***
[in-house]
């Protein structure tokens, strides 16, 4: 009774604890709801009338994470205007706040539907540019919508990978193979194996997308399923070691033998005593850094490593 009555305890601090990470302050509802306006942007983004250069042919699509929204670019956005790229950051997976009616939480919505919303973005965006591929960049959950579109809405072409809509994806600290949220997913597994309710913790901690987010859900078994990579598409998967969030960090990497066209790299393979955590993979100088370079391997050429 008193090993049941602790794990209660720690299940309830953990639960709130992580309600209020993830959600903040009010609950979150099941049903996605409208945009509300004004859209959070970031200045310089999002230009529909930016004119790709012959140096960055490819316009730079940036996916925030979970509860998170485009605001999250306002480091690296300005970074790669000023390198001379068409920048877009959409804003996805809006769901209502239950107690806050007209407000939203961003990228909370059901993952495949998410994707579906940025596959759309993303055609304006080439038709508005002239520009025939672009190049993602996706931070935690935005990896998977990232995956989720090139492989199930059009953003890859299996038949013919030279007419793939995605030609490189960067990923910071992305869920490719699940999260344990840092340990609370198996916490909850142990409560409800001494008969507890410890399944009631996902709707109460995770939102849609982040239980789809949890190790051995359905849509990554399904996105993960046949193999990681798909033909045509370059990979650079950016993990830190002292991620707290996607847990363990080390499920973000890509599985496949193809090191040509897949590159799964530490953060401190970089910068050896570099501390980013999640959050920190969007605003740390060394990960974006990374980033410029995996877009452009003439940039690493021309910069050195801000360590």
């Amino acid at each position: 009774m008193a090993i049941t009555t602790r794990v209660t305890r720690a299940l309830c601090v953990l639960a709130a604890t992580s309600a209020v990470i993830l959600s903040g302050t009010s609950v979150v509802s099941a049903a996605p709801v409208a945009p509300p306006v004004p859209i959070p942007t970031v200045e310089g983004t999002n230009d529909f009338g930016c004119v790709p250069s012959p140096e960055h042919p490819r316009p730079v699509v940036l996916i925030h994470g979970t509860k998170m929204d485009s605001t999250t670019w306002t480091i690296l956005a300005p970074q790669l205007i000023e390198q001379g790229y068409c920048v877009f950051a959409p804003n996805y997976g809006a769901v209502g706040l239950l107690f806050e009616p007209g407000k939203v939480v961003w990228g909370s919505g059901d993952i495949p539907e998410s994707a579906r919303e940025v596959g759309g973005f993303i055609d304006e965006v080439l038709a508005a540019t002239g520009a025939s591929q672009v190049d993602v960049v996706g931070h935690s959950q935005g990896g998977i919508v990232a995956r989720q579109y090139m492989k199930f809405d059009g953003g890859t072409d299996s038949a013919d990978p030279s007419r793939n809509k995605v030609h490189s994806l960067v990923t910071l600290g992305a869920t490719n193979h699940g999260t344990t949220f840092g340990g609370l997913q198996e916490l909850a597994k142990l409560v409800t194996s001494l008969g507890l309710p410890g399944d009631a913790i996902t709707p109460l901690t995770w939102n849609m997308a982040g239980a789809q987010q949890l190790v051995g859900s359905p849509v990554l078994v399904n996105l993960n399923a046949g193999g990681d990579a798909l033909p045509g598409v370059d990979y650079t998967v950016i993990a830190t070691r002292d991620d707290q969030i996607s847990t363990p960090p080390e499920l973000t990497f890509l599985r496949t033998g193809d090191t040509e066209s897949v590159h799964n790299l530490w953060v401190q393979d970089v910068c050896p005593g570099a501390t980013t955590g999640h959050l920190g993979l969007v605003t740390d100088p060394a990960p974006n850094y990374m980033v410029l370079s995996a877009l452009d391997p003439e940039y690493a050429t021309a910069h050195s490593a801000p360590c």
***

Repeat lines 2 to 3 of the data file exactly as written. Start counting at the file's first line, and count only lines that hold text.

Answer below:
């Protein structure tokens, strides 16, 4: 009774604890709801009338994470205007706040539907540019919508990978193979194996997308399923070691033998005593850094490593 009555305890601090990470302050509802306006942007983004250069042919699509929204670019956005790229950051997976009616939480919505919303973005965006591929960049959950579109809405072409809509994806600290949220997913597994309710913790901690987010859900078994990579598409998967969030960090990497066209790299393979955590993979100088370079391997050429 008193090993049941602790794990209660720690299940309830953990639960709130992580309600209020993830959600903040009010609950979150099941049903996605409208945009509300004004859209959070970031200045310089999002230009529909930016004119790709012959140096960055490819316009730079940036996916925030979970509860998170485009605001999250306002480091690296300005970074790669000023390198001379068409920048877009959409804003996805809006769901209502239950107690806050007209407000939203961003990228909370059901993952495949998410994707579906940025596959759309993303055609304006080439038709508005002239520009025939672009190049993602996706931070935690935005990896998977990232995956989720090139492989199930059009953003890859299996038949013919030279007419793939995605030609490189960067990923910071992305869920490719699940999260344990840092340990609370198996916490909850142990409560409800001494008969507890410890399944009631996902709707109460995770939102849609982040239980789809949890190790051995359905849509990554399904996105993960046949193999990681798909033909045509370059990979650079950016993990830190002292991620707290996607847990363990080390499920973000890509599985496949193809090191040509897949590159799964530490953060401190970089910068050896570099501390980013999640959050920190969007605003740390060394990960974006990374980033410029995996877009452009003439940039690493021309910069050195801000360590």
């Amino acid at each position: 009774m008193a090993i049941t009555t602790r794990v209660t305890r720690a299940l309830c601090v953990l639960a709130a604890t992580s309600a209020v990470i993830l959600s903040g302050t009010s609950v979150v509802s099941a049903a996605p709801v409208a945009p509300p306006v004004p859209i959070p942007t970031v200045e310089g983004t999002n230009d529909f009338g930016c004119v790709p250069s012959p140096e960055h042919p490819r316009p730079v699509v940036l996916i925030h994470g979970t509860k998170m929204d485009s605001t999250t670019w306002t480091i690296l956005a300005p970074q790669l205007i000023e390198q001379g790229y068409c920048v877009f950051a959409p804003n996805y997976g809006a769901v209502g706040l239950l107690f806050e009616p007209g407000k939203v939480v961003w990228g909370s919505g059901d993952i495949p539907e998410s994707a579906r919303e940025v596959g759309g973005f993303i055609d304006e965006v080439l038709a508005a540019t002239g520009a025939s591929q672009v190049d993602v960049v996706g931070h935690s959950q935005g990896g998977i919508v990232a995956r989720q579109y090139m492989k199930f809405d059009g953003g890859t072409d299996s038949a013919d990978p030279s007419r793939n809509k995605v030609h490189s994806l960067v990923t910071l600290g992305a869920t490719n193979h699940g999260t344990t949220f840092g340990g609370l997913q198996e916490l909850a597994k142990l409560v409800t194996s001494l008969g507890l309710p410890g399944d009631a913790i996902t709707p109460l901690t995770w939102n849609m997308a982040g239980a789809q987010q949890l190790v051995g859900s359905p849509v990554l078994v399904n996105l993960n399923a046949g193999g990681d990579a798909l033909p045509g598409v370059d990979y650079t998967v950016i993990a830190t070691r002292d991620d707290q969030i996607s847990t363990p960090p080390e499920l973000t990497f890509l599985r496949t033998g193809d090191t040509e066209s897949v590159h799964n790299l530490w953060v401190q393979d970089v910068c050896p005593g570099a501390t980013t955590g999640h959050l920190g993979l969007v605003t740390d100088p060394a990960p974006n850094y990374m980033v410029l370079s995996a877009l452009d391997p003439e940039y690493a050429t021309a910069h050195s490593a801000p360590c």